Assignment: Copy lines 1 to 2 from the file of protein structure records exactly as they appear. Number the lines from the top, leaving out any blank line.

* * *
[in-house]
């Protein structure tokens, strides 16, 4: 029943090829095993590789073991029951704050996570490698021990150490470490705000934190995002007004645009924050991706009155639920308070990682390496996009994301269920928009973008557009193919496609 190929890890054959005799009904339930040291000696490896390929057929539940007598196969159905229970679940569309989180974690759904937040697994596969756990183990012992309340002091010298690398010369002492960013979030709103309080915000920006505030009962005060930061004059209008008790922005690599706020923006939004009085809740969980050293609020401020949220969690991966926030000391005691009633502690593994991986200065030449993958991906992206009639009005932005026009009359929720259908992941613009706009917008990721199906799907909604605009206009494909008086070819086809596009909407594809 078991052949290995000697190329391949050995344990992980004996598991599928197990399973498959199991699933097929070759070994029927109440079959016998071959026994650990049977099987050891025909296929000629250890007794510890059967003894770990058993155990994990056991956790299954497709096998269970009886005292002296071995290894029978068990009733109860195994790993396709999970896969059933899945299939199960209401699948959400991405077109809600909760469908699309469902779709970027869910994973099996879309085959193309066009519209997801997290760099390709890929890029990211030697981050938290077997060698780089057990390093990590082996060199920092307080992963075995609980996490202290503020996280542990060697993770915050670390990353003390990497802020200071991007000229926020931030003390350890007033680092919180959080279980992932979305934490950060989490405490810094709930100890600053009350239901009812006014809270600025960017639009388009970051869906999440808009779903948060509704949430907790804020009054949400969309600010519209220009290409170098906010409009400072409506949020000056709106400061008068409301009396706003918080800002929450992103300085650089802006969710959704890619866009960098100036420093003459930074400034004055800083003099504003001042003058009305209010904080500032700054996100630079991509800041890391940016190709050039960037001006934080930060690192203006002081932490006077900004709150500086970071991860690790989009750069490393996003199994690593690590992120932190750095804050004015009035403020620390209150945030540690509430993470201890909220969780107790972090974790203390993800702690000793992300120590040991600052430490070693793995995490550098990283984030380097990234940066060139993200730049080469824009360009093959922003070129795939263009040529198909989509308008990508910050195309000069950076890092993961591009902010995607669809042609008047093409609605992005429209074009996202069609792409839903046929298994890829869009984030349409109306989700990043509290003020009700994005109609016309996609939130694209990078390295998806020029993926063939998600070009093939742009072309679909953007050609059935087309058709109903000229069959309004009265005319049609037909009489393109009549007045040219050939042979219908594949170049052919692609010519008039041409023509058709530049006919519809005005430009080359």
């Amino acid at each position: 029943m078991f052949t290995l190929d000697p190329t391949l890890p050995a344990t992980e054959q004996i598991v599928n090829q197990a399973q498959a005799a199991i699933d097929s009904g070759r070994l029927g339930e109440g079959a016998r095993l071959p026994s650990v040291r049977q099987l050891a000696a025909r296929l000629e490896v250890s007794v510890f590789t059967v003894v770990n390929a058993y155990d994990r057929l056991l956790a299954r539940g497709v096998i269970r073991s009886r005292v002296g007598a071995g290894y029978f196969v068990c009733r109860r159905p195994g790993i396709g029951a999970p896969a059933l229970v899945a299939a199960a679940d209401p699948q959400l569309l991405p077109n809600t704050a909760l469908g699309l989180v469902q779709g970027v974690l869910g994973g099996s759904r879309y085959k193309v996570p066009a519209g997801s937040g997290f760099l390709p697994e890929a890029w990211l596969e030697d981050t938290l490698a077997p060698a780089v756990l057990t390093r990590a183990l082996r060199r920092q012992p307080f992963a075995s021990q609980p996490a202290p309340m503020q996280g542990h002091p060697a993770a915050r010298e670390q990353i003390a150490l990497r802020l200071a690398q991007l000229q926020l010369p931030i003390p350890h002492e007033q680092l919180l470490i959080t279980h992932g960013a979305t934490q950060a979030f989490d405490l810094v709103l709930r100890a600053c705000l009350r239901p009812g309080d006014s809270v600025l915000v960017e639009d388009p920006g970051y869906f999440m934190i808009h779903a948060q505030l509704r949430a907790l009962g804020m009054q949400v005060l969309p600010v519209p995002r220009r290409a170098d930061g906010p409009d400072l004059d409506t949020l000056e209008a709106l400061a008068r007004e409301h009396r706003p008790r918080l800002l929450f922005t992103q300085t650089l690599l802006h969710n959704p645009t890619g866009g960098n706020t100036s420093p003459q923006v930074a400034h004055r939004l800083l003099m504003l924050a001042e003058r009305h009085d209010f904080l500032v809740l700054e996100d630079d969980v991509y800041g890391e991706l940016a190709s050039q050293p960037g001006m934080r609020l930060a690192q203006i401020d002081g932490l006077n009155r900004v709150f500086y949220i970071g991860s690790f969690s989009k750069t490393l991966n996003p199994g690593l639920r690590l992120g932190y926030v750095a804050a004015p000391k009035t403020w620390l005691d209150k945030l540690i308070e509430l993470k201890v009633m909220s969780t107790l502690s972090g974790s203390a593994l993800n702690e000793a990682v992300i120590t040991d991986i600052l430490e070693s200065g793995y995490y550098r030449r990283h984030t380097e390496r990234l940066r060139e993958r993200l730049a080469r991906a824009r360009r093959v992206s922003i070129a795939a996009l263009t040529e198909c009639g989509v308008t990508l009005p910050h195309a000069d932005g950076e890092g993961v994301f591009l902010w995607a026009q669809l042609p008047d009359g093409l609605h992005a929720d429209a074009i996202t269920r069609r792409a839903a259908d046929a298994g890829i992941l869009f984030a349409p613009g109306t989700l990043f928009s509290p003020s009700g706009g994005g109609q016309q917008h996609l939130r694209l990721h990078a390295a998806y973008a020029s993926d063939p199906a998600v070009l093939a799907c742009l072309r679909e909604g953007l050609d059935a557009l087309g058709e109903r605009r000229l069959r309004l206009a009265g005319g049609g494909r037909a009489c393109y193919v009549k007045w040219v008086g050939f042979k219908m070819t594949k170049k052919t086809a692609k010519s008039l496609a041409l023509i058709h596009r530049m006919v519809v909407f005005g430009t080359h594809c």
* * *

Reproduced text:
[in-house]
């Protein structure tokens, strides 16, 4: 029943090829095993590789073991029951704050996570490698021990150490470490705000934190995002007004645009924050991706009155639920308070990682390496996009994301269920928009973008557009193919496609 190929890890054959005799009904339930040291000696490896390929057929539940007598196969159905229970679940569309989180974690759904937040697994596969756990183990012992309340002091010298690398010369002492960013979030709103309080915000920006505030009962005060930061004059209008008790922005690599706020923006939004009085809740969980050293609020401020949220969690991966926030000391005691009633502690593994991986200065030449993958991906992206009639009005932005026009009359929720259908992941613009706009917008990721199906799907909604605009206009494909008086070819086809596009909407594809 078991052949290995000697190329391949050995344990992980004996598991599928197990399973498959199991699933097929070759070994029927109440079959016998071959026994650990049977099987050891025909296929000629250890007794510890059967003894770990058993155990994990056991956790299954497709096998269970009886005292002296071995290894029978068990009733109860195994790993396709999970896969059933899945299939199960209401699948959400991405077109809600909760469908699309469902779709970027869910994973099996879309085959193309066009519209997801997290760099390709890929890029990211030697981050938290077997060698780089057990390093990590082996060199920092307080992963075995609980996490202290503020996280542990060697993770915050670390990353003390990497802020200071991007000229926020931030003390350890007033680092919180959080279980992932979305934490950060989490405490810094709930100890600053009350239901009812006014809270600025960017639009388009970051869906999440808009779903948060509704949430907790804020009054949400969309600010519209220009290409170098906010409009400072409506949020000056709106400061008068409301009396706003918080800002929450992103300085650089802006969710959704890619866009960098100036420093003459930074400034004055800083003099504003001042003058009305209010904080500032700054996100630079991509800041890391940016190709050039960037001006934080930060690192203006002081932490006077900004709150500086970071991860690790989009750069490393996003199994690593690590992120932190750095804050004015009035403020620390209150945030540690509430993470201890909220969780107790972090974790203390993800702690000793992300120590040991600052430490070693793995995490550098990283984030380097990234940066060139993200730049080469824009360009093959922003070129795939263009040529198909989509308008990508910050195309000069950076890092993961591009902010995607669809042609008047093409609605992005429209074009996202069609792409839903046929298994890829869009984030349409109306989700990043509290003020009700994005109609016309996609939130694209990078390295998806020029993926063939998600070009093939742009072309679909953007050609059935087309058709109903000229069959309004009265005319049609037909009489393109009549007045040219050939042979219908594949170049052919692609010519008039041409023509058709530049006919519809005005430009080359």